Top 10 interesting Facts about London 2012 – Olympic Stadium
Olympic Stadium, also known as the London Stadium and the Stadium at Queen Elizabeth Olympic Park, is a multipurpose outdoor stadium at Queen Elizabeth Olympic Park in the Stratford district of London.
It was constructed specifically for the 2012 Summer Olympics and 2012 Summer Paralympics, serving as the track-and-field venue and as the site of their opening and closing ceremonies.
Originally, the Stadium was priced up at £280m in the London 2012 bid book, but the total cost of constructing the stadium was £486 million.
Following the Games, the stadium was renovated for multipurpose use, and it now serves primarily as the home of Premier League club West Ham United.
Below are the top 10 interesting facts about London 2012 – Olympic Stadium;
1. Its first official even was not an Olympics even
The stadium was primarily constructed for the 2012 Summer Olympics and 2012 Summer Paralympics, however the stadium held its first public event in March 2012, serving as the finish line for a celebrity run organised by the National Lottery.
Princess Beatrice officially started the event at 14:00 BST that had five thousand runners picked randomly from almost 43,000 entrants from around the UK. This people became the first public crowd allowed in to the venue.
The runners set off in waves from a point near the spiraling red Orbit Tower, and passed the Athletes’ Village, Velodrome, Basketball Arena and other venues before finishing in the Olympic Stadium. Finishers were spurred on in the final 300 m by the sound of the theme from the classic athletics film, Chariots of Fire.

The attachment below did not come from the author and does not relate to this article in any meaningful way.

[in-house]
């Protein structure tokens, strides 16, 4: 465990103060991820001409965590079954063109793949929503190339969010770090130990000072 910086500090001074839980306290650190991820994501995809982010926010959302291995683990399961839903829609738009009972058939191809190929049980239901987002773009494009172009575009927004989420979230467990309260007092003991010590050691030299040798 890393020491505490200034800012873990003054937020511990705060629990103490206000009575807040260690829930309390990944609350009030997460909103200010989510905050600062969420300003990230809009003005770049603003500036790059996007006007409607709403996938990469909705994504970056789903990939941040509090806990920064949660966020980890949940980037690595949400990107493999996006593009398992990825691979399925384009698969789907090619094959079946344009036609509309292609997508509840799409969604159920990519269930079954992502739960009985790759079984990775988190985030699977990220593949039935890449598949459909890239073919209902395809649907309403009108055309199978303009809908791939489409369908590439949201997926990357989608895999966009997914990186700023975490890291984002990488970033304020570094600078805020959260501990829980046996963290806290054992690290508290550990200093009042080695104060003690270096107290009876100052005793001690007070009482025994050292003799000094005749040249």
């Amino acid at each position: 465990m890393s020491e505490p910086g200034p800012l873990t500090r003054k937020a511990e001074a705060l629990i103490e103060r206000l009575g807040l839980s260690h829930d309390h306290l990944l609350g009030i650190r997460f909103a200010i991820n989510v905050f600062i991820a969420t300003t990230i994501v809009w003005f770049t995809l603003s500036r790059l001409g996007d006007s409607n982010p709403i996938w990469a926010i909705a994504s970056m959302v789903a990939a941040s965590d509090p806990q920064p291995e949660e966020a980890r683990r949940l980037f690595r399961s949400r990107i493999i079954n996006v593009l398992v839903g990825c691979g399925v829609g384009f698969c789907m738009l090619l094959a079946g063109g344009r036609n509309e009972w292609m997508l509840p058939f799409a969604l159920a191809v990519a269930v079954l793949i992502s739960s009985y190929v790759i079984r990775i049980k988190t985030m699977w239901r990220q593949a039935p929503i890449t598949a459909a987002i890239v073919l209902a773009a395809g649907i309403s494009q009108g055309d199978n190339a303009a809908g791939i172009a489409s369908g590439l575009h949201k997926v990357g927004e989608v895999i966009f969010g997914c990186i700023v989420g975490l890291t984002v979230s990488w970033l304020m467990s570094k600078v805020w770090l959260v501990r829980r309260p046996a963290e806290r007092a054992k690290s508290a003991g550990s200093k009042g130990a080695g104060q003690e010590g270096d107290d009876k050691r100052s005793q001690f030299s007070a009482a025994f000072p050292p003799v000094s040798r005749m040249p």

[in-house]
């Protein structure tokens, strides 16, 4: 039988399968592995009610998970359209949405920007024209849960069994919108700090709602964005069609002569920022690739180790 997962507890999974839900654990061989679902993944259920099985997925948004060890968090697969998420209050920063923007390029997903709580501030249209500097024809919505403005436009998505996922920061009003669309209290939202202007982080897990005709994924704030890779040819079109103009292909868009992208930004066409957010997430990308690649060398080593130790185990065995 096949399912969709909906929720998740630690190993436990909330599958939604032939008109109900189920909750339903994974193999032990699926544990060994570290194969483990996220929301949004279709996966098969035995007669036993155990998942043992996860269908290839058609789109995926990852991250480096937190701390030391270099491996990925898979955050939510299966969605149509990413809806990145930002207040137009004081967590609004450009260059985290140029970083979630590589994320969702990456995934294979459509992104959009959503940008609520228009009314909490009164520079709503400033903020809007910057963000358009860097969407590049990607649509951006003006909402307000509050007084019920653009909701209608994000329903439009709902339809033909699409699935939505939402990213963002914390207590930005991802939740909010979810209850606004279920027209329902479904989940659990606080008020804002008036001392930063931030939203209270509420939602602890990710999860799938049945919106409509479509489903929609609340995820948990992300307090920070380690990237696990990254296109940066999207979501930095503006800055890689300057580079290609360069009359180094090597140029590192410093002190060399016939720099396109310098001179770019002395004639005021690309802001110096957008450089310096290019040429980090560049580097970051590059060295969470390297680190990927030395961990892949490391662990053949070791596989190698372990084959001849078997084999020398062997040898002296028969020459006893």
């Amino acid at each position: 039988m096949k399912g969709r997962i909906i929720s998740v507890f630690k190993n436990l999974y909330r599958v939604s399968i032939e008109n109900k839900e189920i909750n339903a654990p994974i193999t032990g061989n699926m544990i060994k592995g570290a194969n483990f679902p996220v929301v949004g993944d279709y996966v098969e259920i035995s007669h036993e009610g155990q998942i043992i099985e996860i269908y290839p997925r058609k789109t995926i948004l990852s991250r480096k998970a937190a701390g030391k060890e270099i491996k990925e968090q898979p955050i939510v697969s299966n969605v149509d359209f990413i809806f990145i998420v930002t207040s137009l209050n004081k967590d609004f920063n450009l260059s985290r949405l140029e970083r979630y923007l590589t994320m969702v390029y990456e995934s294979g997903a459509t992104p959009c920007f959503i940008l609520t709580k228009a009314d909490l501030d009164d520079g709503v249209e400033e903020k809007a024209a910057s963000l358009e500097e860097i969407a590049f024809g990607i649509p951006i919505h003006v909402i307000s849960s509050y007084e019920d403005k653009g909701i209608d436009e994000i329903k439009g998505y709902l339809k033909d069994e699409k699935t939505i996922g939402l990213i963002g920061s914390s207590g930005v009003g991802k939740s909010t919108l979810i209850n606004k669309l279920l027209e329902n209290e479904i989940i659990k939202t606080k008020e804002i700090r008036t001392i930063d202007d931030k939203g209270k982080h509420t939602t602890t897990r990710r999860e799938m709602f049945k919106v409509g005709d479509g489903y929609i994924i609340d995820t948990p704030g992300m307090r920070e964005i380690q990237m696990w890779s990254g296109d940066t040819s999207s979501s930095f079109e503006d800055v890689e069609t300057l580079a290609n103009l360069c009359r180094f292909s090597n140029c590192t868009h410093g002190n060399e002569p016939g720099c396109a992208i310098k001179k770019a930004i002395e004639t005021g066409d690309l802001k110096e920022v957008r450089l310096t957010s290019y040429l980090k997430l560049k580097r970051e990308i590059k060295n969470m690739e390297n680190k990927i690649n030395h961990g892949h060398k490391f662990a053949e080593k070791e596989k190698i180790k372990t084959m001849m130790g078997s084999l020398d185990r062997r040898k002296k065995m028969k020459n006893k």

2. A record of its own
The Olympic stadium hosted the 2017 IAAF World Championships. The event hosted the athletics events and the opening and closing ceremonies of the 2012 Summer Olympics, and has a capacity of 60,000.
Six days before the events were due to begin, it was reported that more than 660,000 tickets had been sold, which was a record for the World Championships, surpassing the previous record of 417,156 tickets sold for Berlin 2009.
Also is 2017 the stadium hosted the 2017 World Para Athletics Championships. The event were a Paralympic track and field meet organized by World Para Athletics, a subcommittee of the International Paralympic Committee.
It was the first to be held after being renamed from IPC Athletics World Championship, and featured 213 medal events.
This was the first time that both events were held in the same location in the same year. An impressive fit to conquer.
3. Not a Royal Park of London
The Olympic Stadium is located at Olympic Park, which is also known as the Queen Elizabeth Olympic Park, although it’s not an official Royal Park of London.
The Royal Parks of London are lands that were originally used for the recreation, mostly hunting, of the royal family. They are part of the hereditary possessions of The Crown, now managed by The Royal Parks Limited, a charity which manages eight royal parks and certain other areas of parkland in London.
4. The soil on the Olympic was cleaned
Dominated for more than 100 years by light industry, the 2.5 km2 site was contaminated and its waterways choked. To save money, 95% of the vital soil on the Olympic site was actually cleaned.
The project involved the excavation of 2.3 million m³ of soil, 800,000 m³ of which were washed in five soil cleaning machines. But other treatments such as bioremediation (in which oxygen is used to accelerate the breakdown of waste by bugs) and stabilisation technologies were also explored.